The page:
A small and stylish rooftop bar serving 20 wines by the glass, caipirinhas, and elegant French snacks just opened on top of Kimpton’s new Banneker hotel on the edge of Scott Circle. Lady Bird, named after First Lady “Lady Bird” Johnson, is the lighthearted counterpart to the property’s lobby-level French bistro, Le Sel, which opened this summer.
The indoor-outdoor setup on top of the 10-story building officially opened Friday, October 8. Guests have to take two elevators to access the lounge located on a newly built out floor that fits around 80 people inside and 50 across its patio. To start, Lady Bird opens Wednesday to Thursday from 4 p.m. to midnight and closes at 1 a.m. on Friday and Saturday.
Le Sel chef Laurent Hollaender, a native of Strasbourg, France, created a one-page menu (full version below) of rooftop bites that includes heirloom tomato tartine, goat cheese and cornmeal beignets, and a cheese and charcuterie plate built with chicken truffle pate, soppressata, and lingonberry jam. The short menu expands beyond the French theme with items like baba ghanoush, grilled lamb sausage on a naan bun, and boneless chicken thigh bites with a crushed olive chimichurri.
A tiny bar framed in glossy turquoise tiles sends out a sizable list of 12 cocktails and 20 wines (available by the glass and bottle) that showcase vineyards in Virginia, California, France, and Italy.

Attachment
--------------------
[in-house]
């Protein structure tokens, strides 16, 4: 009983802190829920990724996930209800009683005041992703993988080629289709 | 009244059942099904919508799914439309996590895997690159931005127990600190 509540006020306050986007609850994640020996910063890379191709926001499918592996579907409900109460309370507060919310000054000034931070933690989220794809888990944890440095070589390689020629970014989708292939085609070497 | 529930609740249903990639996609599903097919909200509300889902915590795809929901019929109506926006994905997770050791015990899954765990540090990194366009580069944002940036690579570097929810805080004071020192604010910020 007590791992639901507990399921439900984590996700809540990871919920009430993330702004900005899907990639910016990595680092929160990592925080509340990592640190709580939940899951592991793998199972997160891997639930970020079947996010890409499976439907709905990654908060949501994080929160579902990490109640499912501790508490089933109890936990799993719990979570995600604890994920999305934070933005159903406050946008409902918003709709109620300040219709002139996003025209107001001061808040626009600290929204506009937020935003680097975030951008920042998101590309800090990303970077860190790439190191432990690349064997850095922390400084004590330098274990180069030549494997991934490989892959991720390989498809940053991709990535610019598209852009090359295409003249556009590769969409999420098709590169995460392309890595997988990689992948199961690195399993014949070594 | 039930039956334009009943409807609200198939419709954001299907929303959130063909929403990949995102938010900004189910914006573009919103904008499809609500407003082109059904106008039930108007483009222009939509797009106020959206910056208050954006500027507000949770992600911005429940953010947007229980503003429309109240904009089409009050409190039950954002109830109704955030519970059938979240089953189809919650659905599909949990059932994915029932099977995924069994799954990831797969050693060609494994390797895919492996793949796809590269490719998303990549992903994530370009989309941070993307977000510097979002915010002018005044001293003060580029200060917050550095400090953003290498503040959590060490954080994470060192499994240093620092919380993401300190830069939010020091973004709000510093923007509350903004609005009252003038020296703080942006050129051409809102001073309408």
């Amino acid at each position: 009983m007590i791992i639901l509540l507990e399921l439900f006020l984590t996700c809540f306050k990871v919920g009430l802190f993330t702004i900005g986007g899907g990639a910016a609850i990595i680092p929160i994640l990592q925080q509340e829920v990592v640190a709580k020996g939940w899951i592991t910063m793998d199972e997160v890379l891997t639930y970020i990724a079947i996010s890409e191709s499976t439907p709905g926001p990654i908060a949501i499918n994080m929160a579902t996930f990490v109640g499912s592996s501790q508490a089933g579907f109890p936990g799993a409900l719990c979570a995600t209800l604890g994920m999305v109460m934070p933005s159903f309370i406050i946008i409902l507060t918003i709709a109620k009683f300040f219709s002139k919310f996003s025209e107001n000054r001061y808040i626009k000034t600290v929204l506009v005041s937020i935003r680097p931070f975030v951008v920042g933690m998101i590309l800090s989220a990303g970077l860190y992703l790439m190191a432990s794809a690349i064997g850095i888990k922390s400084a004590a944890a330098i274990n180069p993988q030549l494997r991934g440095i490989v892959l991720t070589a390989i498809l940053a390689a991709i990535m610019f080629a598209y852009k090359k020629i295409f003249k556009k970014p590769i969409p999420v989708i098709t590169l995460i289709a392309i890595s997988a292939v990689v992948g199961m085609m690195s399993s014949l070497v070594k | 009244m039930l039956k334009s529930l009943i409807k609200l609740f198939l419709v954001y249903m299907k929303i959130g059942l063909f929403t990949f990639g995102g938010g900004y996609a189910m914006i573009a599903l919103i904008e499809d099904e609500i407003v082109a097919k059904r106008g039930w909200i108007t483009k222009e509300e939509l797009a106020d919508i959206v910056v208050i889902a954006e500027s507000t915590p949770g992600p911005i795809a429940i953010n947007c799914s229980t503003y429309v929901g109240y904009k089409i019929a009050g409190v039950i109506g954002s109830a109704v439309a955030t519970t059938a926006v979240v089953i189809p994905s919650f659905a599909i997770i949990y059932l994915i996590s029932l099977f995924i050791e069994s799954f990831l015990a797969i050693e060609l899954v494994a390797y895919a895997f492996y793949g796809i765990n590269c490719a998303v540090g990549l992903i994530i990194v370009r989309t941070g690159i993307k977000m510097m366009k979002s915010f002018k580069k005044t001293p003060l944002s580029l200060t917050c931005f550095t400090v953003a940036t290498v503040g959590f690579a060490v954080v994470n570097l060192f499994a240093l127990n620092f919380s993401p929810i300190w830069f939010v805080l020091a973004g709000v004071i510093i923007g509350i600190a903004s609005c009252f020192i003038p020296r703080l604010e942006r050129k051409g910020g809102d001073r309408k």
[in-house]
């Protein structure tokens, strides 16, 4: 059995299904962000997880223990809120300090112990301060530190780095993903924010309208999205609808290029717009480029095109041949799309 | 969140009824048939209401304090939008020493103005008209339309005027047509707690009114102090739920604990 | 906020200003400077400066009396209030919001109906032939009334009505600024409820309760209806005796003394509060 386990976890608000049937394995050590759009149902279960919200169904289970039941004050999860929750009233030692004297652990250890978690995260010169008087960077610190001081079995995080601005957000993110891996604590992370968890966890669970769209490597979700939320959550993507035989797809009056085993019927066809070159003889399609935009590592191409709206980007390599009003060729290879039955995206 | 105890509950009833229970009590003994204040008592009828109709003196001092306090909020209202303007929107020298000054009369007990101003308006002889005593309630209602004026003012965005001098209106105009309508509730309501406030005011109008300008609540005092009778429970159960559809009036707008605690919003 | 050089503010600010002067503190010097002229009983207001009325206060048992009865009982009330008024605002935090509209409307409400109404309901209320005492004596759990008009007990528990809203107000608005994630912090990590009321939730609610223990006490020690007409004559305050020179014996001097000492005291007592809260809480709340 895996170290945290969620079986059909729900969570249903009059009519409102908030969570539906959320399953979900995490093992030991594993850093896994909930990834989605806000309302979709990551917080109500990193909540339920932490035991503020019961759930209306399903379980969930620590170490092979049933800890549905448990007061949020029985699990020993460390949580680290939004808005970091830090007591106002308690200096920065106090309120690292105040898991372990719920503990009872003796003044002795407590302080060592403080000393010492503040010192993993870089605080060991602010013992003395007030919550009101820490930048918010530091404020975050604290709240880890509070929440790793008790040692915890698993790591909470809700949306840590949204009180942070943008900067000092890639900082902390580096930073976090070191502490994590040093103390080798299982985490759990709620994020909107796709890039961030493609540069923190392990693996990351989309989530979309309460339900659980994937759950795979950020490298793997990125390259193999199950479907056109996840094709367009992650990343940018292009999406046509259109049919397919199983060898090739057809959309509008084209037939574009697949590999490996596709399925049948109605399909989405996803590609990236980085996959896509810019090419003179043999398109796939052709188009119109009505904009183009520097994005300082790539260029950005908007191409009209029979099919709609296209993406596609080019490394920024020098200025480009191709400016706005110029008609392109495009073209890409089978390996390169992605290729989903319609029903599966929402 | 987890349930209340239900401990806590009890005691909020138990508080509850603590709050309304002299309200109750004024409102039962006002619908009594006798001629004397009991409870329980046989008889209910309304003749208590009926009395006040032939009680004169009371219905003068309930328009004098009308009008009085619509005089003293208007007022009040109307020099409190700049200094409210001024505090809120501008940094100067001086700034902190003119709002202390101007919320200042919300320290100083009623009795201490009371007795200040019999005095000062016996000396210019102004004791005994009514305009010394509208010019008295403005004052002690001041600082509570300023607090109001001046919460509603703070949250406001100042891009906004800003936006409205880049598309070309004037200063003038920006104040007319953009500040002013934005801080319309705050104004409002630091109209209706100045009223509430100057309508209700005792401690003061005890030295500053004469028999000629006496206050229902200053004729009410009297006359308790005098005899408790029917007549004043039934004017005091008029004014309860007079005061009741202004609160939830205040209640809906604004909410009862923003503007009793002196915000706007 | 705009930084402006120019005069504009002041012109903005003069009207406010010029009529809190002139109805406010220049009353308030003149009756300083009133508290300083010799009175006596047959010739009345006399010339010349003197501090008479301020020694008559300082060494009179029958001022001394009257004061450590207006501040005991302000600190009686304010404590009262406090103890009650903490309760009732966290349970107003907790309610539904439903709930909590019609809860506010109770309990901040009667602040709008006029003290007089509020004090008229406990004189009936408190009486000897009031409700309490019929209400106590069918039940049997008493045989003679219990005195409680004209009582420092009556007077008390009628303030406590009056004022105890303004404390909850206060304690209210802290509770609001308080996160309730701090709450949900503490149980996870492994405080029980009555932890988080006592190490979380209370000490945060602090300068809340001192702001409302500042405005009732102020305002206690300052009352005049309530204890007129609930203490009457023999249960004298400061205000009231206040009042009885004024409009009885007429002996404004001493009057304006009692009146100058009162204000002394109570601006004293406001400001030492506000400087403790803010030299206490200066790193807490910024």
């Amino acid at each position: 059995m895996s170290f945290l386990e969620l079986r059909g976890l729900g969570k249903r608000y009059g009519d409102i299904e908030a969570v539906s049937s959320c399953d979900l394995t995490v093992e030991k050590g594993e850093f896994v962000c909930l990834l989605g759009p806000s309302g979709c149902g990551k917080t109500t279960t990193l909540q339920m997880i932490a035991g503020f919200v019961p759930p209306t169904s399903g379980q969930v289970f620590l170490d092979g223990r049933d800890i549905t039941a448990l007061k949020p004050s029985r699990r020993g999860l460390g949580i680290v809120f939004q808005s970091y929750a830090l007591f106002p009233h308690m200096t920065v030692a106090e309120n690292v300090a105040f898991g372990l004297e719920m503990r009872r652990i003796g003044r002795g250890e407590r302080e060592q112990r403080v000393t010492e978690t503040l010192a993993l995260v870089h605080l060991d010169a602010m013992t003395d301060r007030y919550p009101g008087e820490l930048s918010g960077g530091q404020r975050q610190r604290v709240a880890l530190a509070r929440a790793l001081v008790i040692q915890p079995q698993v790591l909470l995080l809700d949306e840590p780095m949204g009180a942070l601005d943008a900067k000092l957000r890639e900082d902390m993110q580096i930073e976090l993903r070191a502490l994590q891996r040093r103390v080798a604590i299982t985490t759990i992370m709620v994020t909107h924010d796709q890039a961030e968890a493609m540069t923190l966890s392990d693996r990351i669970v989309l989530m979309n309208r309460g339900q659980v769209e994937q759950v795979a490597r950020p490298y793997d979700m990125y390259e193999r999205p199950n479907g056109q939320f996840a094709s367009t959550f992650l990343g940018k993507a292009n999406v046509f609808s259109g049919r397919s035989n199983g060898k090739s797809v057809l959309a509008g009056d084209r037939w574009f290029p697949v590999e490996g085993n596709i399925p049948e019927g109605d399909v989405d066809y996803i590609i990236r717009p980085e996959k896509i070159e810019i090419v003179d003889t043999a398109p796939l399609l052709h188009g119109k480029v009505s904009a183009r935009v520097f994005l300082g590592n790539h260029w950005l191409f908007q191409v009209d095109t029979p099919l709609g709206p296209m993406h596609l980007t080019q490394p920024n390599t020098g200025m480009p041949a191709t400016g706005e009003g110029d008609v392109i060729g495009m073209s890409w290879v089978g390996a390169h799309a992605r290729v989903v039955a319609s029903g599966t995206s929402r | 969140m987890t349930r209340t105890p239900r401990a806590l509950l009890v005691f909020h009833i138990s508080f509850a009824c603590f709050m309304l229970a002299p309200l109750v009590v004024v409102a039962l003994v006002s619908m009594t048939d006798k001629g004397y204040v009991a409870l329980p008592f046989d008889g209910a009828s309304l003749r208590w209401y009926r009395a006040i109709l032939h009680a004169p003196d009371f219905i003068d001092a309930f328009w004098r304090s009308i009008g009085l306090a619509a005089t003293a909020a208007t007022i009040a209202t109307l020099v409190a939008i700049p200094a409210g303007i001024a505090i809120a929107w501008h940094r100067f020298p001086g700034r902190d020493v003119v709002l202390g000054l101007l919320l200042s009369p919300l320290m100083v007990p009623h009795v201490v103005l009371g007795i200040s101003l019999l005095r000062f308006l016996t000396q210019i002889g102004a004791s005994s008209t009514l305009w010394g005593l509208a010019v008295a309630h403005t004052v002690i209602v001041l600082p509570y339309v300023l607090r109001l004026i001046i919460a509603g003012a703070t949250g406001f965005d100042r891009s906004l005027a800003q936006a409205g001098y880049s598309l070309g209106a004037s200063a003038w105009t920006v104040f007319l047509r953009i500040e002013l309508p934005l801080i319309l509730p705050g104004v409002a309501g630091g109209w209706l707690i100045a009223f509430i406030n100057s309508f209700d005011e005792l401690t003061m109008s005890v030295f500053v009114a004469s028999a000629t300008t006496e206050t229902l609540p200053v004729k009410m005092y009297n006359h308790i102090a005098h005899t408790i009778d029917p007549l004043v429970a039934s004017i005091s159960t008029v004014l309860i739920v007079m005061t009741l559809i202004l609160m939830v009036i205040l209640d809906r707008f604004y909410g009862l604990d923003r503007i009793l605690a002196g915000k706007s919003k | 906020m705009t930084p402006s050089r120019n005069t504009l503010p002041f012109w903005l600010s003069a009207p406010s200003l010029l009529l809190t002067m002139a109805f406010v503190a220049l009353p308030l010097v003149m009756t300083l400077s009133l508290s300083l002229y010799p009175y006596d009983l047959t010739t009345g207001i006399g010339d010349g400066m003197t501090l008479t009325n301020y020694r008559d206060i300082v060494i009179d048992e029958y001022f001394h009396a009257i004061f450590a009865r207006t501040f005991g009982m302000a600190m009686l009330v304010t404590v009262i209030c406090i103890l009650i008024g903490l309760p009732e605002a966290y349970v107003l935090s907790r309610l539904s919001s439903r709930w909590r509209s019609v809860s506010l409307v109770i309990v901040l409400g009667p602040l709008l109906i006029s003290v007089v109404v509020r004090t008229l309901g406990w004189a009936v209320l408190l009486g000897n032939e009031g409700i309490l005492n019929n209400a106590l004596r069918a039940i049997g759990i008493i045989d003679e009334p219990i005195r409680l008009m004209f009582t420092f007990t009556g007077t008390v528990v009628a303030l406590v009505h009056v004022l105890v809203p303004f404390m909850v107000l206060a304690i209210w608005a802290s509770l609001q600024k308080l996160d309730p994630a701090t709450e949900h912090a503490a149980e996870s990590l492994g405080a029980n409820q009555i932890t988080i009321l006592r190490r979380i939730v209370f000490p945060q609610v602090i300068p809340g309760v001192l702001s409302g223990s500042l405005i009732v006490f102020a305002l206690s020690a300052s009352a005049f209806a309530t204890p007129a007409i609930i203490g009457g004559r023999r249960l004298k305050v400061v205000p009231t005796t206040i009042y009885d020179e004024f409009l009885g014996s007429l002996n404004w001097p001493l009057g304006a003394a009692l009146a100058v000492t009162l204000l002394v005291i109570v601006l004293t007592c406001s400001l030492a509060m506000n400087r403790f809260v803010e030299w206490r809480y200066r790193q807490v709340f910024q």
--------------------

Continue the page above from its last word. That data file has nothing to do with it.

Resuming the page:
Cocktails ($14-$16) swing from modern American classics like a Harvey Wallbanger (vodka, orange juice, St. Germain, and rosemary) to a version of Brazil’s beloved caipirinha made with Novo Fogo cachaça, simple syrup, lime wedges, and kiwi wheels. A list of highballs nod to various countries and their respective spirits, like the “Japan” (Suntory), “Italy” (Don Ciccio fernet), and “France” (cognac).
The 1,200-square-foot rooftop bar resembles a chic SoCal hangout, outfitted with fire pits, palms, movable glass walls, woven chairs, and soft, sky blue seating under nest-shaped metallic light fixtures.
There are plenty of odes to D.C.’s official bird, the wood thrush. Its speckled, feathery look shows up on hand-painted wallpaper, fabrics, and menus. A high-tech irrigation system framing the outdoor patio also speaks to the environmentalist namesake.